21/04/2016 Share this review   Share on Facebook icon Share on Twitter icon Share on Pinterest icon Share on Google Plus icon Share on Linked In icon Share via Email icon

Niesmann + Bischhoff Arto 88 EK


Key Features

  • Model Year : 2016
  • Class : A-Class
  • Base Vehicle : Fiat Ducato
  • Engine Size : 2.3TD
  • Maximum Weight (Kg) : 5000
  • Berths : 4
  • Layout : Fixed Single Bed

The Verdict

Stunning to look at, beautifully built, and with so many options that your vehicle will be very bespoke, the latest Arto remains at the top of its class.


Niesmann + Bischoff View more details about the manufacturer of this vehicle over in our manufacturers section.


Berths: 4 Travel seats: 4 Base vehicle: Fiat Ducato Al-Ko tag-axle

  • Build quality and huge range of options
  • Domestic-standard washroom
  • Superb sleeping comfort
  • Can't sit up in single beds


Model Year
Niesmann + Bischoff
Base Vehicle
Fiat Ducato
Engine Size
Payload (kg)
Belted Seats
Maximum weight (kg)
Price from (£)
Length (m)
Width (m)
Height (m)
Main Layout
Fixed Single Bed
Price from (€)
Campervan Test Date


A sub-£100k starting price might sound relatively affordable. But this motorhome is almost 60% more expensive, at £150k. That’s the rarefied world of the Liner class.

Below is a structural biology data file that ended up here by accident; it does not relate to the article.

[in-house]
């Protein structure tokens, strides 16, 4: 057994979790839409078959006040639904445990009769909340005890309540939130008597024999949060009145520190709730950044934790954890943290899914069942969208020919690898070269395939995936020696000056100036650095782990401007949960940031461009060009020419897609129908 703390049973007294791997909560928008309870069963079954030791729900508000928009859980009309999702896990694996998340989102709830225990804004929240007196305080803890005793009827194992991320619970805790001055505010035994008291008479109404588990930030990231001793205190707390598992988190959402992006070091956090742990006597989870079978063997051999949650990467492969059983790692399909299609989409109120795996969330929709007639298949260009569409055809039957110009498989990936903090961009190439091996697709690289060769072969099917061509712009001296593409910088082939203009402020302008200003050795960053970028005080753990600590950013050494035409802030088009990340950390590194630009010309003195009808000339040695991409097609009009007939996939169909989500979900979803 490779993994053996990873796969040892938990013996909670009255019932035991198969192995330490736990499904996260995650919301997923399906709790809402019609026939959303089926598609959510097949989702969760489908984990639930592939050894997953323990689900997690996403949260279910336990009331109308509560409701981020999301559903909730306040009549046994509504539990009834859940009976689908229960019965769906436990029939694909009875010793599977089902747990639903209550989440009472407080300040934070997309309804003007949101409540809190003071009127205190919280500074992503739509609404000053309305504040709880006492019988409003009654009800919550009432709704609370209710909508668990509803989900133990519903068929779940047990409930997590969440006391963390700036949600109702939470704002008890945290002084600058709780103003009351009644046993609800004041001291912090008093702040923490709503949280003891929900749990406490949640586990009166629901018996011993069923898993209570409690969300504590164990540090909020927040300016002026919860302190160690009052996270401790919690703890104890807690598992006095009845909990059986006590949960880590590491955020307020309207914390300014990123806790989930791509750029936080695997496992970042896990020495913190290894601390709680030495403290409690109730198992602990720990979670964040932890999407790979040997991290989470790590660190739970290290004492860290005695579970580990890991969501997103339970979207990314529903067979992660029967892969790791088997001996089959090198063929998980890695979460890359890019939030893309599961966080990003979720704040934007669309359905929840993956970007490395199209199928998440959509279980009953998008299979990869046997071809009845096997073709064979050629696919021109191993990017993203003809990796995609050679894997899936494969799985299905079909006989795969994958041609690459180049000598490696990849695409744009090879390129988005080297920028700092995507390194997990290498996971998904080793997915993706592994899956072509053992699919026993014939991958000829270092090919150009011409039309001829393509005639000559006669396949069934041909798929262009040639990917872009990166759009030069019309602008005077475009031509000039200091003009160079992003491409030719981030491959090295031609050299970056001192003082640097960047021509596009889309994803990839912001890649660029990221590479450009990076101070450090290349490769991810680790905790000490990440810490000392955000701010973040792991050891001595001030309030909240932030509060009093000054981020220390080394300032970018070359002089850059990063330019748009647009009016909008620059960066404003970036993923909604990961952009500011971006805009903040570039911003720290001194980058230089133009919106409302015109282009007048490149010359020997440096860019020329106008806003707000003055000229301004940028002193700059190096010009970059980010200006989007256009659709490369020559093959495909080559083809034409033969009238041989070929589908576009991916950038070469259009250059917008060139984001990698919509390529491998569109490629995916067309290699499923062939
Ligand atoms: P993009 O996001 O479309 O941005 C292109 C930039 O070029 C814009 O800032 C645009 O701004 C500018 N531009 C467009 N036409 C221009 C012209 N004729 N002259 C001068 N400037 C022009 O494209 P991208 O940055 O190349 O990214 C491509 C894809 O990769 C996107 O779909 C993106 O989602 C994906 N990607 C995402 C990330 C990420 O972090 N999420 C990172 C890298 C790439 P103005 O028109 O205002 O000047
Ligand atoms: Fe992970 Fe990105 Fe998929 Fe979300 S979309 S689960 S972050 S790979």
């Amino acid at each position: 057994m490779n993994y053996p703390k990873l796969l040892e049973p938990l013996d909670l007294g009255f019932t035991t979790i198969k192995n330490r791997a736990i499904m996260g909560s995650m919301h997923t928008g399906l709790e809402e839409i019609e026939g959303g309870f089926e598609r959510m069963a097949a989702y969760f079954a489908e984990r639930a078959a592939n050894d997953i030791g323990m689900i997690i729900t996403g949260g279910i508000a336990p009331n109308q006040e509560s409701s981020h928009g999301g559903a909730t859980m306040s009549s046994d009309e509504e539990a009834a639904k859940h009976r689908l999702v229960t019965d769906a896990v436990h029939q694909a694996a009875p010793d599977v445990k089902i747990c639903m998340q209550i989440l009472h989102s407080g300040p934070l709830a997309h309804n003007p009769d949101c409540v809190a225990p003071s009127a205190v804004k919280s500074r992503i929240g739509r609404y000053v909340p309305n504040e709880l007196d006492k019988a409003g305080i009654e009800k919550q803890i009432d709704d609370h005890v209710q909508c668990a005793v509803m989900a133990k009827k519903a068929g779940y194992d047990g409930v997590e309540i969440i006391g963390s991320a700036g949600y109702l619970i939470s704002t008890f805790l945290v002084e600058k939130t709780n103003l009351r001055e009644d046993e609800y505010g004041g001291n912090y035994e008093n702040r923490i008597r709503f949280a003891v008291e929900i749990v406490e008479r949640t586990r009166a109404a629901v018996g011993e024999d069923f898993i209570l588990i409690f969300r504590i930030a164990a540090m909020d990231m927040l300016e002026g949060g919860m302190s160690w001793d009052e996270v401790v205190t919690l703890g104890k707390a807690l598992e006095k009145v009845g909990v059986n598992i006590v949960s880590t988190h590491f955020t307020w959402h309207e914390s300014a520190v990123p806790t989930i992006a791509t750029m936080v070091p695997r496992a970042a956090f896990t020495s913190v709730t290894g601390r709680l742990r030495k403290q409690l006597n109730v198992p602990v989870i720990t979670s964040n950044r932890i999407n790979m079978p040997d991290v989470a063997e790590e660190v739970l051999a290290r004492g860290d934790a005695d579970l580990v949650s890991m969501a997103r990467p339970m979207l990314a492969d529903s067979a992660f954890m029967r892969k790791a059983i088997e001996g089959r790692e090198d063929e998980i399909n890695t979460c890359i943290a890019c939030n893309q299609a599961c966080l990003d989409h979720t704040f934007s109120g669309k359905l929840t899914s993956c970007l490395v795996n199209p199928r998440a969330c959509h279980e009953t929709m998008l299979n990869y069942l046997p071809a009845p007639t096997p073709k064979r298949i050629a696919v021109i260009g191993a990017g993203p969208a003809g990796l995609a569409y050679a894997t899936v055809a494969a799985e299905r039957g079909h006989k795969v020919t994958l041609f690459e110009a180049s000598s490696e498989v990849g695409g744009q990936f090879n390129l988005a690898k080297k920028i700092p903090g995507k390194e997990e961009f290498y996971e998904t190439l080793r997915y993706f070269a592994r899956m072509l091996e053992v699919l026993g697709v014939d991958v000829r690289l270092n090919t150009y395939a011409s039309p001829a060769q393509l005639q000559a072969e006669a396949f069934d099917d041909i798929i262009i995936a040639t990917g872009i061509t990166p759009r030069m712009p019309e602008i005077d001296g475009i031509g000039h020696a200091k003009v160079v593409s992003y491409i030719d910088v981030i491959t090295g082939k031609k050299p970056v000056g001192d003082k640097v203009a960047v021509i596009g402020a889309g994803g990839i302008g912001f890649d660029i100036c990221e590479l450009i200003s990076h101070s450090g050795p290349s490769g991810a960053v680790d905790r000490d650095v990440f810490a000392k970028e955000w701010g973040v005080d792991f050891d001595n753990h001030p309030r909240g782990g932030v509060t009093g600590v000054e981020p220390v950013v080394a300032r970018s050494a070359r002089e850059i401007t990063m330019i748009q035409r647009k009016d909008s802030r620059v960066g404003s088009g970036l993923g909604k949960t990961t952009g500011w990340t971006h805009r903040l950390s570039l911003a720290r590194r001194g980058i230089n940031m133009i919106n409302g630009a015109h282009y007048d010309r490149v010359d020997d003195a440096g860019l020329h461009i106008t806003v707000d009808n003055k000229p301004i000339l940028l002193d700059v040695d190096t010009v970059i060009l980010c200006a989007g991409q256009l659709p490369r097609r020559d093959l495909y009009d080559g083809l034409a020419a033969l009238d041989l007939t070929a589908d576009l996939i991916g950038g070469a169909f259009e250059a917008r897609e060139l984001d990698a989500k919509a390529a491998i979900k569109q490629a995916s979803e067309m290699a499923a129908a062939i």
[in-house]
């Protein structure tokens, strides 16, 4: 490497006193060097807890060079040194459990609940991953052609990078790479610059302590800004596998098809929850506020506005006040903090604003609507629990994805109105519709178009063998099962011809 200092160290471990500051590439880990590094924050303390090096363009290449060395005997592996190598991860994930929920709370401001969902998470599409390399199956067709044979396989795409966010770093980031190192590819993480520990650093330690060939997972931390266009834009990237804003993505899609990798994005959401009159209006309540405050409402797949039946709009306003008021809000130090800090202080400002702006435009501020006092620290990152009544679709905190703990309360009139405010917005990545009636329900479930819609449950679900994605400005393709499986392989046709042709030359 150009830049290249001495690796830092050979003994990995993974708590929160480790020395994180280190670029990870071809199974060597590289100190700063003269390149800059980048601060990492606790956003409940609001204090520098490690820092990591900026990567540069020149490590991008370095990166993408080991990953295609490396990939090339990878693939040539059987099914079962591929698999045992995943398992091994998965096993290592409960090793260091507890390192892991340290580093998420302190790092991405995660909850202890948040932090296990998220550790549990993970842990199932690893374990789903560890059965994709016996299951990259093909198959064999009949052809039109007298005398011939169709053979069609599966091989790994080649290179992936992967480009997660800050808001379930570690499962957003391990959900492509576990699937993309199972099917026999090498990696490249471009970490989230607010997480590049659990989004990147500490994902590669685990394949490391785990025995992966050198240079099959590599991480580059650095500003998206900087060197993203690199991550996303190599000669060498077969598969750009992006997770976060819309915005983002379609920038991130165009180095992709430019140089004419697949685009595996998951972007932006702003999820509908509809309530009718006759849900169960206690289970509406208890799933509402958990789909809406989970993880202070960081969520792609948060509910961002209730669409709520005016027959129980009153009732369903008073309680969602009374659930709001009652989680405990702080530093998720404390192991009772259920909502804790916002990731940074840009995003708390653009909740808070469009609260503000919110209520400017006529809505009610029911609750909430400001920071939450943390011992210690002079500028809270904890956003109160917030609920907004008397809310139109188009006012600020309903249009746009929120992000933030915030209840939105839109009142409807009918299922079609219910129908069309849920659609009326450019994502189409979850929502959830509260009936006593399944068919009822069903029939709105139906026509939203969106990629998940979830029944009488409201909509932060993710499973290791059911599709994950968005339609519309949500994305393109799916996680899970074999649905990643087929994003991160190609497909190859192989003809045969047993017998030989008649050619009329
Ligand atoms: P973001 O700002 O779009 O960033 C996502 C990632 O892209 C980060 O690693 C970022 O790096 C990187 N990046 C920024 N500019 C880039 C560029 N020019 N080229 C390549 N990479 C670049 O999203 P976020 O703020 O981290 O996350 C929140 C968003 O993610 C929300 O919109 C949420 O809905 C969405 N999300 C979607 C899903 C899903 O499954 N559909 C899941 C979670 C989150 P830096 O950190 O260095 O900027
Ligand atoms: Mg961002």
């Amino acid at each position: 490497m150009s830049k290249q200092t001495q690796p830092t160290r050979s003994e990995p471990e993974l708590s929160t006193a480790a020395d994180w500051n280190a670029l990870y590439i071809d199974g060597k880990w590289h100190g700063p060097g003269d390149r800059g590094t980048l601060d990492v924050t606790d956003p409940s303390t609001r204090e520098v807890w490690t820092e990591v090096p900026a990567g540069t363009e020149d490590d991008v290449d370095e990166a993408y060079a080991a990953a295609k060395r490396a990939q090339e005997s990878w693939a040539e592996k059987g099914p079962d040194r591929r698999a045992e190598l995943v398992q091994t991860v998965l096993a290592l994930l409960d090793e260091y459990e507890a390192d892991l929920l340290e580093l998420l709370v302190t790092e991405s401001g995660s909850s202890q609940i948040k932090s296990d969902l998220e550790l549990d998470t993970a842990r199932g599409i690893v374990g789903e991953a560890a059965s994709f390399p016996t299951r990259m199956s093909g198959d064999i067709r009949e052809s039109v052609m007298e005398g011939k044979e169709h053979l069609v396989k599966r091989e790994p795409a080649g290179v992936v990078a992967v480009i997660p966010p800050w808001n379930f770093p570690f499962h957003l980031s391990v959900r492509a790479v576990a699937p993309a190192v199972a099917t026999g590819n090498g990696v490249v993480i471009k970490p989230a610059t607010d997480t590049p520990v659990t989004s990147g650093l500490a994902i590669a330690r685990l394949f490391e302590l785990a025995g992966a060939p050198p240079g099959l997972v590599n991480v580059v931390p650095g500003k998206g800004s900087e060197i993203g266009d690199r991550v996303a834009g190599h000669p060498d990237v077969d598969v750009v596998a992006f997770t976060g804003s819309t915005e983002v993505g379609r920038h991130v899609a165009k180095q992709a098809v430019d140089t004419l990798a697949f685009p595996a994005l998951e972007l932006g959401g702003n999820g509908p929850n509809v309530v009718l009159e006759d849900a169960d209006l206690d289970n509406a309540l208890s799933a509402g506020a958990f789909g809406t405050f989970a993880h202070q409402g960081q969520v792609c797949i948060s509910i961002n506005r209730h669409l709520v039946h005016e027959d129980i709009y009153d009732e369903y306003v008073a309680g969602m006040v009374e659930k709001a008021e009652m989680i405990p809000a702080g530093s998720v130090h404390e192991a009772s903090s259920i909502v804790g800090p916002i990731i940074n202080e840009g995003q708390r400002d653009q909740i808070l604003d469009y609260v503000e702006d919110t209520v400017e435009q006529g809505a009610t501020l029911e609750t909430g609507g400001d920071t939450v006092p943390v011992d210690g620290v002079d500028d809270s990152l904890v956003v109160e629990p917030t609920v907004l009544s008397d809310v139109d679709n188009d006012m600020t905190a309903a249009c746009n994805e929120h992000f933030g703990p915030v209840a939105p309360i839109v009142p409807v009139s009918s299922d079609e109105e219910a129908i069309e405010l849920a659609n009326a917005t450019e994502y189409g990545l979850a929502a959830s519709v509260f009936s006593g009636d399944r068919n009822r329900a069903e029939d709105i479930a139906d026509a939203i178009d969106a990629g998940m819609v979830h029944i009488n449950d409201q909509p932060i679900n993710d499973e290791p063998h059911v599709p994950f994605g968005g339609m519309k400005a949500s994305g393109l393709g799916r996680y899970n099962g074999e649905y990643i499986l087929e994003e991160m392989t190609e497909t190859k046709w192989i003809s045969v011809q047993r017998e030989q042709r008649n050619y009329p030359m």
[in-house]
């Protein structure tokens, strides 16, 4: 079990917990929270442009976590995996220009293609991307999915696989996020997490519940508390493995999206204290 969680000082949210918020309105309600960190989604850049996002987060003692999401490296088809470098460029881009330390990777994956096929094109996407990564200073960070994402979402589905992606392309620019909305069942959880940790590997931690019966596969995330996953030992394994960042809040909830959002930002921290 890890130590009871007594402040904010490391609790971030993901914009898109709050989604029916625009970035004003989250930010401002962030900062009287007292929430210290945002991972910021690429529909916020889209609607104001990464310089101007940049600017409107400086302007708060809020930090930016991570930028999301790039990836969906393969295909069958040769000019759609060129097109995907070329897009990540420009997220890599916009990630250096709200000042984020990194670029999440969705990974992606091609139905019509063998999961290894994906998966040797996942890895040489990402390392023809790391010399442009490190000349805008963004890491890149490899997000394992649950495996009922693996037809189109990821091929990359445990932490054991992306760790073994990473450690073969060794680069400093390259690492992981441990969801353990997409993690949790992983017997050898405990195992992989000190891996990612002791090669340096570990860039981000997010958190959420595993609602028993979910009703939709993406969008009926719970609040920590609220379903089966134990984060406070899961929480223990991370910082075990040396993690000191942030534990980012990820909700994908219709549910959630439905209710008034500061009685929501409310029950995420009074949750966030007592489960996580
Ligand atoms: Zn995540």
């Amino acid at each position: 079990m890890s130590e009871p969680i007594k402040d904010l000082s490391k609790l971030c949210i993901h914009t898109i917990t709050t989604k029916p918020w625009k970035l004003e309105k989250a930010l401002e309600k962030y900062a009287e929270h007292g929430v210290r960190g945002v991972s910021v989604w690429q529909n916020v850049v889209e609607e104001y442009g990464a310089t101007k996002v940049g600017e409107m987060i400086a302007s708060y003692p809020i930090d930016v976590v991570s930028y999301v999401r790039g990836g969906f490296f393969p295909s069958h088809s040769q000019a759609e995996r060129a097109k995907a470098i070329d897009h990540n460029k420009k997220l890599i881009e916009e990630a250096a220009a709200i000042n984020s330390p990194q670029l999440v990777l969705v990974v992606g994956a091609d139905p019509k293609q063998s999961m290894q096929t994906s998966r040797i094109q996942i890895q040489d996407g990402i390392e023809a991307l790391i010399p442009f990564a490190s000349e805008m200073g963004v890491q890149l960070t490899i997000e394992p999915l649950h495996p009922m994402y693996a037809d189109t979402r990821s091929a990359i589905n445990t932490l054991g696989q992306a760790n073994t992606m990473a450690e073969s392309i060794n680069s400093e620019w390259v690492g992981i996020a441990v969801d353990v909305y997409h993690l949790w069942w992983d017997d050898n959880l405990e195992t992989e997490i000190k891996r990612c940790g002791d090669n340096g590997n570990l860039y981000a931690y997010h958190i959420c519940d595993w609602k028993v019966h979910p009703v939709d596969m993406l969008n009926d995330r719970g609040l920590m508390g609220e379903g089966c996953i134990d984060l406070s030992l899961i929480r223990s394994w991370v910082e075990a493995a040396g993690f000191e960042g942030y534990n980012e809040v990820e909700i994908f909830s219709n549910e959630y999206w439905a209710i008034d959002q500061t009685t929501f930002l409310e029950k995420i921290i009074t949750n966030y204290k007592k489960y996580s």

Not all the extras seen here are essential. But you’ll certainly want the 3-litre engine, Alde heating, additional garage door, waste water drain hose and the second leisure battery. There are the inevitable packs too, and that’s before we get to the Goldschmitt ADC full air suspension.

Next to the driver is a touchscreen display. Prodding a red icon on it will automatically level the vehicle. You can select another icon and raise the vehicle by an extra 100mm for more ground clearance, while Goldschmitt’s air suspension also allows you to lower the vehicle slightly on site (great for loading the garage). But the most novel feature is the icon you press to give front and rear axle weights.

The motorhome’s underpinnings are Fiat Ducato. Here, though, we have the ultimate 3-litre power unit, the Comfort-Matic gearbox and an Al-Ko chassis – as well as the air suspension.